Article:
Strain-induced corrosion cracking in low alloyed steels (LAS) has been extensively investigated during the last decades. One finding from recent investigations is that small amounts of chlorides tend to increase the cracking susceptibility of LAS. In order to evaluate this claim a demanding research program has been established. In light water reactors, the pressure vessel is made of low alloyed steel with a stainless steel cladding for corrosion protection. In structural failure assessments of primary circuits, penetrating cladding flaws that locally expose the underlying LAS to the cooling water have to be assumed. Due to the narrow opening of such defects, the composition of the aqueous solution in contact with LAS would differ from that of the bulk coolant. In this paper, calculations of the water chemistry in such conditions revealed that oxygen concentration decreases rapidly when going from the mouth to the bottom of the cladding flaw, bringing the redox potential to values, much lower than those in oxygenated high temperature water (HTW). Also, chloride was found to enrich at the cladding flaw bottom by a factor of 30. The material studied in these conditions was 20MnMoNi55 from the reactor coolant line of a German NPP. Based on the results obtained, it can be concluded that chloride transients up to 50 ppb in the bulk HTW, resulting in 1500 ppb of chloride at the bottom of the cladding flaw, do not result in any serious consequences for the corrosion of low alloyed steel.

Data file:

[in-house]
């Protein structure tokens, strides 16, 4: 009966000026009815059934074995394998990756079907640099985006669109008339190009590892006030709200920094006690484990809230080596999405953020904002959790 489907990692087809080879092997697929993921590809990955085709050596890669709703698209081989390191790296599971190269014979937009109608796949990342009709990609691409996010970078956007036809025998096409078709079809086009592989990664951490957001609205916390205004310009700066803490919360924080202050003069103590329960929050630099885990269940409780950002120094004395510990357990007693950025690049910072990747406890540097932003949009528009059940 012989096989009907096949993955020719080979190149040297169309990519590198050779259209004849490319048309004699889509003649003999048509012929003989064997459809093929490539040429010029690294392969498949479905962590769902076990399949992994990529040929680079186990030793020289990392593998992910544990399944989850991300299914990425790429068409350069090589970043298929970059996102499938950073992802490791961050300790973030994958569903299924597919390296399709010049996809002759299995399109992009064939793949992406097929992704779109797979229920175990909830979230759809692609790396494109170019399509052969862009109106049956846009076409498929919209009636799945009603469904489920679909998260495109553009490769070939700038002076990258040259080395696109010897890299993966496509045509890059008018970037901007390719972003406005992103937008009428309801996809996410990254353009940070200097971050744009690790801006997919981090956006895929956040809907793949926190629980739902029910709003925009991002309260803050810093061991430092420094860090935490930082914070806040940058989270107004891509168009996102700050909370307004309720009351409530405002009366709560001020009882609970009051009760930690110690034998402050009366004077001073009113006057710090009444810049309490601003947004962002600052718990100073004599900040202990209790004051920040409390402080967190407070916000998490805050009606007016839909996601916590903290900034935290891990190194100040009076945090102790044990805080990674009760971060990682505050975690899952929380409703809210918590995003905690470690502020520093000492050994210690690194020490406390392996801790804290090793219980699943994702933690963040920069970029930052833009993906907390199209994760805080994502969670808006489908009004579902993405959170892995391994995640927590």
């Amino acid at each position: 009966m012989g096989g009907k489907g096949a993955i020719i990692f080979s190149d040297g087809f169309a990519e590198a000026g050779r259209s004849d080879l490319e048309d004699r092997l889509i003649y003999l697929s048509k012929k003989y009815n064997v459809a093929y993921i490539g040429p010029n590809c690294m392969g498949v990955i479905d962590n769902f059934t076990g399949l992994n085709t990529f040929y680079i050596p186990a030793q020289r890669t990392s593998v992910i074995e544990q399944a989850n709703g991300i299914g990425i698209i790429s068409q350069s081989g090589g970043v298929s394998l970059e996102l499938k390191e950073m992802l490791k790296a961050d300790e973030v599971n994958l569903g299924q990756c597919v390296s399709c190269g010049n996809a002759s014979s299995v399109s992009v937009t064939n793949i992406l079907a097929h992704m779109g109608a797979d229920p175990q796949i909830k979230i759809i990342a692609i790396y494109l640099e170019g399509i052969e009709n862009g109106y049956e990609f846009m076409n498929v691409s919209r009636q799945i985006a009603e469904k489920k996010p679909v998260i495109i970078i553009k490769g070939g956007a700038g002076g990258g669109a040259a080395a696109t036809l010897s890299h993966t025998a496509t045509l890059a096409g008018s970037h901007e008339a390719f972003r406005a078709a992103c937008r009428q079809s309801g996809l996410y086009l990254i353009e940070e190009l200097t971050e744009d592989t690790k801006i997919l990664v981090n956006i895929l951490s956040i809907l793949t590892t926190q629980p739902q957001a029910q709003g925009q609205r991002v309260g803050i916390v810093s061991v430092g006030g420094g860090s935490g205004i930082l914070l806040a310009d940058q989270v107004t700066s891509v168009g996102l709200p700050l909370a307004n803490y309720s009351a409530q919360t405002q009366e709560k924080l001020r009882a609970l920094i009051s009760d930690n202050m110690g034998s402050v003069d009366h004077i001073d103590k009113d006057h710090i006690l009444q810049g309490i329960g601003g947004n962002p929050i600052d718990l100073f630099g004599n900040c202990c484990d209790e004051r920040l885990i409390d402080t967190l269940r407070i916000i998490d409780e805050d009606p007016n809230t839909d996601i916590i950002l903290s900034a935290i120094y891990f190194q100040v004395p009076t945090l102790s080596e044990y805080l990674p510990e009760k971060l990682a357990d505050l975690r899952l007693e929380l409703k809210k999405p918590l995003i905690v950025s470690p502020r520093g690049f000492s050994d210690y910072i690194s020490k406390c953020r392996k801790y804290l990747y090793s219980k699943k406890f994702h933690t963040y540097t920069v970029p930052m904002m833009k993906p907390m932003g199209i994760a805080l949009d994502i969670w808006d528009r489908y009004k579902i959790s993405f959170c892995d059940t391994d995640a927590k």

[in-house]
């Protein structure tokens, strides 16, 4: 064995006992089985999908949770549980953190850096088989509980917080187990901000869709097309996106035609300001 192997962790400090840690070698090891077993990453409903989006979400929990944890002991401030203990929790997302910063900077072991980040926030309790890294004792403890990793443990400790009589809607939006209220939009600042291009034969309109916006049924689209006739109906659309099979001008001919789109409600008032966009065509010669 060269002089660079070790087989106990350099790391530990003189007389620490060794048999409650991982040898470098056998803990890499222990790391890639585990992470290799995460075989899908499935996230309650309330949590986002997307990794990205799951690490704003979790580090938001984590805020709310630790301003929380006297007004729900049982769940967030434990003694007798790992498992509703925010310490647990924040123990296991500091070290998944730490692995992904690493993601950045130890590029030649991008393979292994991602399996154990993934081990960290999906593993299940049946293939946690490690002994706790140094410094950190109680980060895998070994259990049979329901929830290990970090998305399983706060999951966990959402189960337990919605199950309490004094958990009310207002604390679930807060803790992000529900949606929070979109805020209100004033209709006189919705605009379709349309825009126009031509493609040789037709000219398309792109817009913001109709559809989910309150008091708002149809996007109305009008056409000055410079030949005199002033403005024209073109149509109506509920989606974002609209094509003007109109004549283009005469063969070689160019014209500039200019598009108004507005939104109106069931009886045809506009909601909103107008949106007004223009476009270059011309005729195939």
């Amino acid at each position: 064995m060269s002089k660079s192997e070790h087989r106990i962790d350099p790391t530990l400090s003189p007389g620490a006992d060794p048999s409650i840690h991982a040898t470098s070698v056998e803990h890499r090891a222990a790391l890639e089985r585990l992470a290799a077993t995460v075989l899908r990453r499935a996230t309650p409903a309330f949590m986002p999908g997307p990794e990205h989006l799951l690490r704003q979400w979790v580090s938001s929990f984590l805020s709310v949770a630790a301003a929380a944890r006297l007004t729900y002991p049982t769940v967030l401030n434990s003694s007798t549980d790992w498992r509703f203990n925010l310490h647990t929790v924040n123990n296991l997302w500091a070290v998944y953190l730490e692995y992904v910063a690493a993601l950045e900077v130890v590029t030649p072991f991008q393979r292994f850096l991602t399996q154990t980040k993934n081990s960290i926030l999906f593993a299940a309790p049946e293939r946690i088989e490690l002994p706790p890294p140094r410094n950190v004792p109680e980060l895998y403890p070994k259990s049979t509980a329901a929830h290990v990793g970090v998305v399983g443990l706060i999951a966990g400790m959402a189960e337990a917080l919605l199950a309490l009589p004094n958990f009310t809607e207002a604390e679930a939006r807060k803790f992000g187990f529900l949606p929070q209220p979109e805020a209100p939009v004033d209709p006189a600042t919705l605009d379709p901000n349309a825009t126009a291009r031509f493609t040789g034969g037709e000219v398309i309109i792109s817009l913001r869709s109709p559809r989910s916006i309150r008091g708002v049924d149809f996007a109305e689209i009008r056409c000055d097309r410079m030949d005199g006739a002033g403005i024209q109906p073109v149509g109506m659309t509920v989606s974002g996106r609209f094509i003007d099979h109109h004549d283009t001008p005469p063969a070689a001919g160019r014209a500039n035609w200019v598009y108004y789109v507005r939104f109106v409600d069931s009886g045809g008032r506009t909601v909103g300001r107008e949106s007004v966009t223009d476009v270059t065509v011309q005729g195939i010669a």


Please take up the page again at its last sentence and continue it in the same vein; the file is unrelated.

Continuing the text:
|Journal||atw - International Journal for Nuclear Power|
|Publication status||Published - 2014|
|MoE publication type||A1 Journal article-refereed|
- Low-alloyed steel
- high-temperature water
- chloride transient